Admiral Sir Bertram Ramsay commanded the naval operations that kept the English Channel clear and saw thousands of men ferried from their starting point to the landing beaches. Air Chief Marshal Sir Trafford Leigh-Mallory commanded the aerial forces that provided support and transportation for the ground offensive.
And last but most famously, General Bernard Montgomery, veteran of the fighting in North Africa, commanded the ground forces. The lack of Americans in these key command positions caused some resentment among officers from the United States, but Eisenhower was experienced at managing the rivalries that arose between the two armed forces. It was his skill in handling these tensions that had earned him his prestigious position heading up the landings.
The lack of Americans in these key command positions caused some resentment among officers from the United States, but Eisenhower was experienced at managing the rivalries that arose between the two armed forces. It was his skill in handling these tensions that had earned him his prestigious position heading up the landings.
1 to 1 ratio: Equal numbers of British and American ground forces were to be used by Montgomery in the initial landings. The British would not be able to replace lost men and resources at the same rate as the Americans, and the balance of commitment would shift over time. To reflect this, Montgomery would be replaced by Eisenhower as ground commander once a significant enough beachhead had been established in occupied France.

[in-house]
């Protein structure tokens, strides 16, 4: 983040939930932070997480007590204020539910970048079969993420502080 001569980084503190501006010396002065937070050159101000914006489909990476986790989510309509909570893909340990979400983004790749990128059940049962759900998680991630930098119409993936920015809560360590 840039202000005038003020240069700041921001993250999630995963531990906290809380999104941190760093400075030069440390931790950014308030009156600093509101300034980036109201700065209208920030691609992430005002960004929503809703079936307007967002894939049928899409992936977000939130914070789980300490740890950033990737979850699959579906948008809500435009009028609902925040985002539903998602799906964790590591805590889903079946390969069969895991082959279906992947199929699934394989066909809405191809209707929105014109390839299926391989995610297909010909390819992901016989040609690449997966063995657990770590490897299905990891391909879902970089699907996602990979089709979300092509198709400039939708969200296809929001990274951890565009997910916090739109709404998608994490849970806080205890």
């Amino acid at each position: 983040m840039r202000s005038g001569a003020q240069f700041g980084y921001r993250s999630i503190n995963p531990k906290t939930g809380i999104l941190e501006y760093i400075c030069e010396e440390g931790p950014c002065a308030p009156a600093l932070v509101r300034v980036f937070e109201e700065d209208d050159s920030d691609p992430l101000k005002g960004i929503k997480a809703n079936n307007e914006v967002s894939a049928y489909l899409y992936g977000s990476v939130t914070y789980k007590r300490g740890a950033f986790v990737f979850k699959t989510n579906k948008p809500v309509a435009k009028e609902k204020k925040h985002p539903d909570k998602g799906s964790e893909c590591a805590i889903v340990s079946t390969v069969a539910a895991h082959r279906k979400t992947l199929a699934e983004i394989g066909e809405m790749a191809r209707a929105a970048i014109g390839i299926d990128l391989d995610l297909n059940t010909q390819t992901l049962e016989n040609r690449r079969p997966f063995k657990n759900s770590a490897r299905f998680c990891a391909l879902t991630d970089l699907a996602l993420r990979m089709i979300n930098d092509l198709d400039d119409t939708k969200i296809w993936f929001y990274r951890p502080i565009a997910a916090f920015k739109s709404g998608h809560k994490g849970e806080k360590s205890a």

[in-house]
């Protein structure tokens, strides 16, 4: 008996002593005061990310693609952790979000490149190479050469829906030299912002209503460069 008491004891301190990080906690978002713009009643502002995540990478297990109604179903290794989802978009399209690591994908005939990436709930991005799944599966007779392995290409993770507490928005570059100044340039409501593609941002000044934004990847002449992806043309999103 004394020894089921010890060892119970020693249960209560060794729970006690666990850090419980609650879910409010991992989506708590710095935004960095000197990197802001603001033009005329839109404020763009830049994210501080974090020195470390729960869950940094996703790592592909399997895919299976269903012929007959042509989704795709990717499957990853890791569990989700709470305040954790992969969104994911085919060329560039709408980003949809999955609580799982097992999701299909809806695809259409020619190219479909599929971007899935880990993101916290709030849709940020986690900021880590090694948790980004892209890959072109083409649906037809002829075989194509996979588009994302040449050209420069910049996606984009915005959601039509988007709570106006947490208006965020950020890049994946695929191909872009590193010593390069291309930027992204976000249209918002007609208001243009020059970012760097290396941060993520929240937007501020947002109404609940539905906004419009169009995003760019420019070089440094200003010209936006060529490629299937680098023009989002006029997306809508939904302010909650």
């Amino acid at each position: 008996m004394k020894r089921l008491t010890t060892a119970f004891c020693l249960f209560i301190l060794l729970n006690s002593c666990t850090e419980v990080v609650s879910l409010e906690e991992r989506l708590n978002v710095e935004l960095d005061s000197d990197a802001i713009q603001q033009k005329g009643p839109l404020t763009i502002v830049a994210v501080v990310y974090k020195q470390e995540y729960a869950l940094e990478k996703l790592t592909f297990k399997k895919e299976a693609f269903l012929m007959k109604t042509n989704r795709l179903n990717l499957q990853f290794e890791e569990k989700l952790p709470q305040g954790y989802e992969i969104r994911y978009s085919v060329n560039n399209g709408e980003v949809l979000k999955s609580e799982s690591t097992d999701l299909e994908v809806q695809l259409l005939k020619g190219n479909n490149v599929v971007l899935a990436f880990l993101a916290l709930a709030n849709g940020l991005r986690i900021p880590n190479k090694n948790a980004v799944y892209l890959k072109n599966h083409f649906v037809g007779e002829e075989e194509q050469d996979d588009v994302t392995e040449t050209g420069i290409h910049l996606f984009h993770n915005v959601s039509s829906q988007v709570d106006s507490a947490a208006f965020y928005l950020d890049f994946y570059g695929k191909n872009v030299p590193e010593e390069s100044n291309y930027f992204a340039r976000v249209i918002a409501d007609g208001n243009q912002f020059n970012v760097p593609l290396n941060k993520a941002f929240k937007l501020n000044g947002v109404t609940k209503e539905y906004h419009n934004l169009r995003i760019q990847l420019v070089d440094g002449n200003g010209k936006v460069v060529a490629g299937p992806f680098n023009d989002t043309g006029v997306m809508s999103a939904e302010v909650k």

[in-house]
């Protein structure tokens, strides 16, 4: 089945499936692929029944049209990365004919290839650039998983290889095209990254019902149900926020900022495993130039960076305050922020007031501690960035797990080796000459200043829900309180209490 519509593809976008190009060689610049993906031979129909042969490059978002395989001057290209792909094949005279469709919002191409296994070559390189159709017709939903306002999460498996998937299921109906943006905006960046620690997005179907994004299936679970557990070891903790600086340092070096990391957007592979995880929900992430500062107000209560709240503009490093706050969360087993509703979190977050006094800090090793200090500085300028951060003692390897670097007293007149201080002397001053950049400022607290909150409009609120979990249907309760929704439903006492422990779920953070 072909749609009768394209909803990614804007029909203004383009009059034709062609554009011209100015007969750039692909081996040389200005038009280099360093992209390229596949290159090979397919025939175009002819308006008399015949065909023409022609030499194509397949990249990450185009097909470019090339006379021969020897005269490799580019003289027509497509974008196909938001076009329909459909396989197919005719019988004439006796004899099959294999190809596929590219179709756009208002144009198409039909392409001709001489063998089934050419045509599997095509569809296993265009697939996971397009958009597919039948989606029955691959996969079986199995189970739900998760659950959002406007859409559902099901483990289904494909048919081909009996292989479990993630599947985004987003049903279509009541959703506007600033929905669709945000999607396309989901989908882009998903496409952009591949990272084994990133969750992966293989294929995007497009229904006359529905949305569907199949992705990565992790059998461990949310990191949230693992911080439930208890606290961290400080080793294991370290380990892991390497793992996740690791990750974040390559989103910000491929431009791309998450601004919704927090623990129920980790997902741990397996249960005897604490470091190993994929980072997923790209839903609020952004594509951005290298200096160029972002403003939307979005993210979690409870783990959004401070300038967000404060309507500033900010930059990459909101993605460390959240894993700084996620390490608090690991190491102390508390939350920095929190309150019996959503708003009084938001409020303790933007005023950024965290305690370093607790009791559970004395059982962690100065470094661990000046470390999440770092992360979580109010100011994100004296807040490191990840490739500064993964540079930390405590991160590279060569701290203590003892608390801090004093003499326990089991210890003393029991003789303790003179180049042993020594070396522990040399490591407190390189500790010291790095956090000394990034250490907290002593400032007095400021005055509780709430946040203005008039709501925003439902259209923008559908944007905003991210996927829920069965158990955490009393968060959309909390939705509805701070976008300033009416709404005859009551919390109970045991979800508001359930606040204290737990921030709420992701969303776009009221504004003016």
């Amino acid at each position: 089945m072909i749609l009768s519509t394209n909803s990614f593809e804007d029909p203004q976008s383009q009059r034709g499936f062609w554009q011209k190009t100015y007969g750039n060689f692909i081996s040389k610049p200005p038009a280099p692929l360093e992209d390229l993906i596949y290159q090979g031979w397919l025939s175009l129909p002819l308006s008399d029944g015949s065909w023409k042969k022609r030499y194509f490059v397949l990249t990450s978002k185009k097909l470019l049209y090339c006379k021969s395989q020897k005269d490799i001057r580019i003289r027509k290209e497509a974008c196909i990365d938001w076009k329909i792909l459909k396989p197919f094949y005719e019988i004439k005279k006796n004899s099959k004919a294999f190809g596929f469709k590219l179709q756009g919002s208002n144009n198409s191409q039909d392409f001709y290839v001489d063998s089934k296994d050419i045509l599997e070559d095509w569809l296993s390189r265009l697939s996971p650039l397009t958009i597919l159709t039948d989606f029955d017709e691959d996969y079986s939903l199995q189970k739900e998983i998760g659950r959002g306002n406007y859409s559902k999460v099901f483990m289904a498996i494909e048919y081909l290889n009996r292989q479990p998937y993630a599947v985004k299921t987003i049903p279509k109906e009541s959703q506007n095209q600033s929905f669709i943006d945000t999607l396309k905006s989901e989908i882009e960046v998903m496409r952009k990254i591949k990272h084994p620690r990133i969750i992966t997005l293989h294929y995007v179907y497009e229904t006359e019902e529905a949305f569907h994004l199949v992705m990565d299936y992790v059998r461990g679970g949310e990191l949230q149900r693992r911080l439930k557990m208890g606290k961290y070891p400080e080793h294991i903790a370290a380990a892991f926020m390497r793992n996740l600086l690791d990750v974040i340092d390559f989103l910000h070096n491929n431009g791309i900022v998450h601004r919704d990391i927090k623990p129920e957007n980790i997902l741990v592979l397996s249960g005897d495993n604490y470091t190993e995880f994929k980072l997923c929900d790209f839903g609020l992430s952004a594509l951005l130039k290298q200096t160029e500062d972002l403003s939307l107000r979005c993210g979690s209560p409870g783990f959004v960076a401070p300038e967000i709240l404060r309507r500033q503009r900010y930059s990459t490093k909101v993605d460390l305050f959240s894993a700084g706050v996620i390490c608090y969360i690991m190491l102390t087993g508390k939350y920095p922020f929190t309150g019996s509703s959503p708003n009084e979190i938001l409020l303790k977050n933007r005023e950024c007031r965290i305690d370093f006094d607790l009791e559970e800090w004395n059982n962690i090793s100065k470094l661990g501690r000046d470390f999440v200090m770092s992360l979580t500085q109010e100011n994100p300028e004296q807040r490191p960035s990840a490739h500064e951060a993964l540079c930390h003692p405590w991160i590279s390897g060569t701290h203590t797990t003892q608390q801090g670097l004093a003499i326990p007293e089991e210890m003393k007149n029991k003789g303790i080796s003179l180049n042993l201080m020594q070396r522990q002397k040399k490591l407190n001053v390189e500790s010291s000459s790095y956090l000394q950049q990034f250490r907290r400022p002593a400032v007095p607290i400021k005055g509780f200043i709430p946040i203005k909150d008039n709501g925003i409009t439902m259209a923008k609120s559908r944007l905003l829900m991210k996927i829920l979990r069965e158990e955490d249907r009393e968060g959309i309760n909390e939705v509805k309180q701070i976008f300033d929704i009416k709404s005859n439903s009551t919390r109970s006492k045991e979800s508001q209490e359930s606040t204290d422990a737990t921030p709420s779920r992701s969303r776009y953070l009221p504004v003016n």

1,500 trains: The number of locomotives knocked out by French Resistance attacks and Allied bombing in the lead-up to the landings. This amounted to three-quarters of the trains available in northern France, reducing the Germans’ ability to move troops around.
18 bridges over the Seine: There were 24 bridges across the River Seine between Paris and the sea. Bombers and the French Resistance destroyed 18 of these prior to the invasion, further limiting German movement.
5,200 tonnes: The volume of bombs dropped on German defences by the RAF as the invasion fleet set sail.
5 beaches: Allied forces arriving by sea landed at five points – Juno for the Canadians, Gold and Sword beaches for the British, and Utah and Omaha beaches for the Americans.
3 airborne divisions: 2 American and 1 British airborne divisions landed on the continent between midnight and 3am on the night the attack began.
20 airfields: To allow so many paratroopers and glider troops to be deployed, the aerial forces launched from 20 different airbases spread across south-east England.
375 square miles: The area over which the American 101st Airborne were spread after weather and anti-aircraft fire scattered the planes carrying them, spreading their landing across the French countryside.
8 months: How long the Mulberry Harbour at Arromanches saw heavy use. It had been designed to last 3 months.
2,500,000 troops and 4,000,000 tonnes of supplies: The men and supplies unloaded through the Arromanches Mulberry Harbour over the 10 months following D-Day.